Now, some people will use these quotes to make an argument that the school itself created an environment that allowed Clementi to be cyber-bullied to the point where he killed himself. And maybe those people are right. Maybe, in the digital age, high schools and universities need to go out of their way to let people know that these kinds of privacy invasions will be prosecuted to the fullest extent of the law.
But there are all kinds of laws you can break on America’s college campuses where the administration generally “looks the other way,” and we are (generally) fine with it. Underage drinking happens at college, illicit drug use happens at college, indecent exposure is a tradition at some colleges. There are all kinds of stupid and generally illegal activities kids do when they show up on campus.
I’m not saying that Ravi shouldn’t be punished in some way; I’m saying that a college freshman invading the privacy of another college freshman is hardly breaking news.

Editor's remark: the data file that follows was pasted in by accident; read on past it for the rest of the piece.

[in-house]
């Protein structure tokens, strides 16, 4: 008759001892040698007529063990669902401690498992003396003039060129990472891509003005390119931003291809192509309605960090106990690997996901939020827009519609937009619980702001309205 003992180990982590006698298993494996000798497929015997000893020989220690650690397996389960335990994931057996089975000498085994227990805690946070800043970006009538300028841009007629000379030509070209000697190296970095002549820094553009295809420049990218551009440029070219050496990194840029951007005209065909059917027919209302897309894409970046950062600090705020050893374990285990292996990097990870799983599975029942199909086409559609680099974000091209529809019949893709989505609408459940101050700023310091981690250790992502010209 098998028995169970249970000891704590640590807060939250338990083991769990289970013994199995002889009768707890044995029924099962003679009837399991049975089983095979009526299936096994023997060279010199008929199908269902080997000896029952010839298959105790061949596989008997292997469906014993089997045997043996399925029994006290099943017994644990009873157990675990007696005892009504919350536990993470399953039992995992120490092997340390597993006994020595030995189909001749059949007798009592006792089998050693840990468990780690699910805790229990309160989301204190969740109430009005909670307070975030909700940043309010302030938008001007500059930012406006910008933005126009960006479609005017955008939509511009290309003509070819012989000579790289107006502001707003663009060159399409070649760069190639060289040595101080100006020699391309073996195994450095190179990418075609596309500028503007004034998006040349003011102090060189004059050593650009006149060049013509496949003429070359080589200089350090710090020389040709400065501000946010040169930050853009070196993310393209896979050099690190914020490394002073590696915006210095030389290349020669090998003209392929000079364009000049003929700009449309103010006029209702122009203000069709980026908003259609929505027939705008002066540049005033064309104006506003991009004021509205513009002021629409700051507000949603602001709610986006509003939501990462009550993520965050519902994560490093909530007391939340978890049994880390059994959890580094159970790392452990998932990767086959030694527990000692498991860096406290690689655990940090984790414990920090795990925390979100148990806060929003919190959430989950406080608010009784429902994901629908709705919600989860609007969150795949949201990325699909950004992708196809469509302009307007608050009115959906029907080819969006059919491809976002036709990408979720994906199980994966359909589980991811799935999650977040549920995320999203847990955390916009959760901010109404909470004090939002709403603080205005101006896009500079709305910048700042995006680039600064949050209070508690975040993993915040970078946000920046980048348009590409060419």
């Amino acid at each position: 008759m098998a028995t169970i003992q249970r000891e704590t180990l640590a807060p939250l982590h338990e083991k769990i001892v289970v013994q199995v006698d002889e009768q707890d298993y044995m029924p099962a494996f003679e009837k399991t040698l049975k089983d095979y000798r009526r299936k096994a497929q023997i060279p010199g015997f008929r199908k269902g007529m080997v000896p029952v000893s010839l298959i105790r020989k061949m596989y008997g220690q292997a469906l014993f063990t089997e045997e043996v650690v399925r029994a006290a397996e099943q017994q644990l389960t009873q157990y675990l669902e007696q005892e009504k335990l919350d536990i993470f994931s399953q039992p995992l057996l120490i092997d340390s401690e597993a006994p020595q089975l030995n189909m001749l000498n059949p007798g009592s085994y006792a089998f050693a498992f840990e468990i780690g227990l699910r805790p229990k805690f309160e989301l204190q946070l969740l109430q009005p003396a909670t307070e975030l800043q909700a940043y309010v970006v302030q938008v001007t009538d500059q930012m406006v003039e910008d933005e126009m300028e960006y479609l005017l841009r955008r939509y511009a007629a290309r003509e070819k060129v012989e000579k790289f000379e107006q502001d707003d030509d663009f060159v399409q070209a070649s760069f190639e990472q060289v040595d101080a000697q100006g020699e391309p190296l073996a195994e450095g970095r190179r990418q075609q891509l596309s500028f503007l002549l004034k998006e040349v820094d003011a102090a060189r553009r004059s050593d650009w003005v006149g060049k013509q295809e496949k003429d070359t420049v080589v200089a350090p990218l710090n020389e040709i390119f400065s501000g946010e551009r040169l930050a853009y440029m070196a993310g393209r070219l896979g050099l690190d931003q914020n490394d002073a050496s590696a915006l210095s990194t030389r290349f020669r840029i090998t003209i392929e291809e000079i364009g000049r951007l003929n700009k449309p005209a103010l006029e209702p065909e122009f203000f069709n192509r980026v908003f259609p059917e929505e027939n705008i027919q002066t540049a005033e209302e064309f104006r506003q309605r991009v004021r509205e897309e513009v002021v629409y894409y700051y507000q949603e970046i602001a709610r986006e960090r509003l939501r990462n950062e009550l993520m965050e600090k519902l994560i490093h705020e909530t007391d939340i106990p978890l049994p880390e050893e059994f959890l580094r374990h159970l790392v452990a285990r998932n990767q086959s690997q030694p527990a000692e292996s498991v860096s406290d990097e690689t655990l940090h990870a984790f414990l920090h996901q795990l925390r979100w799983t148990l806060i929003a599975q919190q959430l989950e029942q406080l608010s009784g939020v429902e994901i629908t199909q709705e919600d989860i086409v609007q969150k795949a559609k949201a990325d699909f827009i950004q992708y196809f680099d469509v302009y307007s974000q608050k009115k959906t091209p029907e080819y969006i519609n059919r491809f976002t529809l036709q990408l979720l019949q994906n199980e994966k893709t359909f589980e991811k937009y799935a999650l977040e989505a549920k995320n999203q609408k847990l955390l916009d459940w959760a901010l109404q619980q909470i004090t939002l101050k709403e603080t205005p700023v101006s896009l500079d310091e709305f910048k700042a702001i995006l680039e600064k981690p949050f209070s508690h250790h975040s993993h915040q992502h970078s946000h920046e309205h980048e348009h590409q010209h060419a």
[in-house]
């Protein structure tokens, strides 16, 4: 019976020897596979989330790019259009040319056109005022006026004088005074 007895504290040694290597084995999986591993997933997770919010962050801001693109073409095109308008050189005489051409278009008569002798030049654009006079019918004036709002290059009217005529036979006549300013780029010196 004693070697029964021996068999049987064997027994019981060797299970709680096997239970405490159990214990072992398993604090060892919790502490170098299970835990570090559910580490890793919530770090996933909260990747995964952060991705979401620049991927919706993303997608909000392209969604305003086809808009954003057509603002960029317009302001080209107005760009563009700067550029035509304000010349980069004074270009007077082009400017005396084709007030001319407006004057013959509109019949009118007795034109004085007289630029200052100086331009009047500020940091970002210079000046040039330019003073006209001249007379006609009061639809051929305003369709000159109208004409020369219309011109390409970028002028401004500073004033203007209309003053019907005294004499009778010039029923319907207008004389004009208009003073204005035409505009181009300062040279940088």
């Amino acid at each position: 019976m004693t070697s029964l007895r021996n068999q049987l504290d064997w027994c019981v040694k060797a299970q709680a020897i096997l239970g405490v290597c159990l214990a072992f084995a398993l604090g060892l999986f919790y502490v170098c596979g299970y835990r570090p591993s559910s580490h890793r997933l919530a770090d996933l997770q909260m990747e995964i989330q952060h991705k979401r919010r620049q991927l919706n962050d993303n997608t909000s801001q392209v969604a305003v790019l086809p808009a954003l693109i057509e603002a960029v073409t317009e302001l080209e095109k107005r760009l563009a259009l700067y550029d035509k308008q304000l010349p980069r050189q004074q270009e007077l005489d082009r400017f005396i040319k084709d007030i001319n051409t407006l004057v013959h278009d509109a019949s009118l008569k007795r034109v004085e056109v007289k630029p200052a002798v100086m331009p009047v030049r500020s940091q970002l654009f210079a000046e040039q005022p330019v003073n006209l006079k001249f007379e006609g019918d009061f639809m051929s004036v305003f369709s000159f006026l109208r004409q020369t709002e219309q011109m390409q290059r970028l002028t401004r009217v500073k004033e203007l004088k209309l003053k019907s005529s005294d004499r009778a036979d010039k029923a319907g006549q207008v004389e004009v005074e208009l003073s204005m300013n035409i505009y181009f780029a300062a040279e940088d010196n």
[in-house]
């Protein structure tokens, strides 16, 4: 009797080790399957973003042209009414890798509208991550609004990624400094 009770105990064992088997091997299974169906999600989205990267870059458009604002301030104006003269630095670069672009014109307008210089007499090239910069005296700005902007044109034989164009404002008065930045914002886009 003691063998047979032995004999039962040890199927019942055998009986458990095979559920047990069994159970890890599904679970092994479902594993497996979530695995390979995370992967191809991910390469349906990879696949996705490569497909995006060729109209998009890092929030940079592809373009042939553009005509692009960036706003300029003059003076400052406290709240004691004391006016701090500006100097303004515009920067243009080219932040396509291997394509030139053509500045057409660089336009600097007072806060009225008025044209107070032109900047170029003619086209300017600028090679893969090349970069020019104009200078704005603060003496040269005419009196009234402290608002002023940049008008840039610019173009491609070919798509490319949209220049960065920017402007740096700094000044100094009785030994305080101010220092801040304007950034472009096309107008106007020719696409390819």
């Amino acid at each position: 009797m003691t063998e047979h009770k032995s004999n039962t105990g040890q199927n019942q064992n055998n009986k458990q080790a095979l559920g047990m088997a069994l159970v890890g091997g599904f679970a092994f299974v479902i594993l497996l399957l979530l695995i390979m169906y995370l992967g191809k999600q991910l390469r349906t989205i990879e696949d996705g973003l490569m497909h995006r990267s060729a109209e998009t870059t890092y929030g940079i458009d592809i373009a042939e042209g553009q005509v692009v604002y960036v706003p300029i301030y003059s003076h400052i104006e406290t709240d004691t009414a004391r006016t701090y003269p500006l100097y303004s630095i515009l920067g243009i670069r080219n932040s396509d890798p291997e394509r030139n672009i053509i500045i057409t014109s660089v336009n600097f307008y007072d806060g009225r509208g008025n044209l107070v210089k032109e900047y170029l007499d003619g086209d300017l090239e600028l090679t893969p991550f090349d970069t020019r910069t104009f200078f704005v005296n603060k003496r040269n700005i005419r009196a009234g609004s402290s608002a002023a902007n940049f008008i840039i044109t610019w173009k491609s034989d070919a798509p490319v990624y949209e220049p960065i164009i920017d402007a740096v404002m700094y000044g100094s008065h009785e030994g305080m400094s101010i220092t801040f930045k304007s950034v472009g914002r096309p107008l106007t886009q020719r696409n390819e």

What makes it “news” is that Clementi killed himself. That’s tragic. But that was also his choice. Lots of kids get humiliated their freshman year of college. When I was at school, a girl did really crappy on her first set of finals, went home, and threw herself in front of a subway. That was sad, but I didn’t hear anybody calling on the university to relax its grading standards so fewer people feel compelled to end it all.
The other aspect of this story that has captured national attention is the fact that Clementi was gay, and the tryst Ravi exposed was homosexual in nature. But I’ve yet to see compelling evidence that Ravi did this because his roommate was gay. We’ll probably never know whether or not Ravi would have recorded the session if his roommate was hooking up with a girl.
Absent evidence of hate or even malicious intent, all I see is an 18-year-old who pulled a prank on his new roommate. If we’re going to punish him, fine. But let’s punish him as an 18-year-old prankster, not as a monster who stood next to Tyler Clementi and harangued him into jumping off a bridge.
Tyler Clementi Turned To A Gay Message Forum For Help Before His Suicide [Forbes]
Private Moment Made Public, Then a Fatal Jump [New York Times]
Bullying has no bounds on the Internet, as suicide of Rutgers student Tyler Clementi shows [New York Daily News]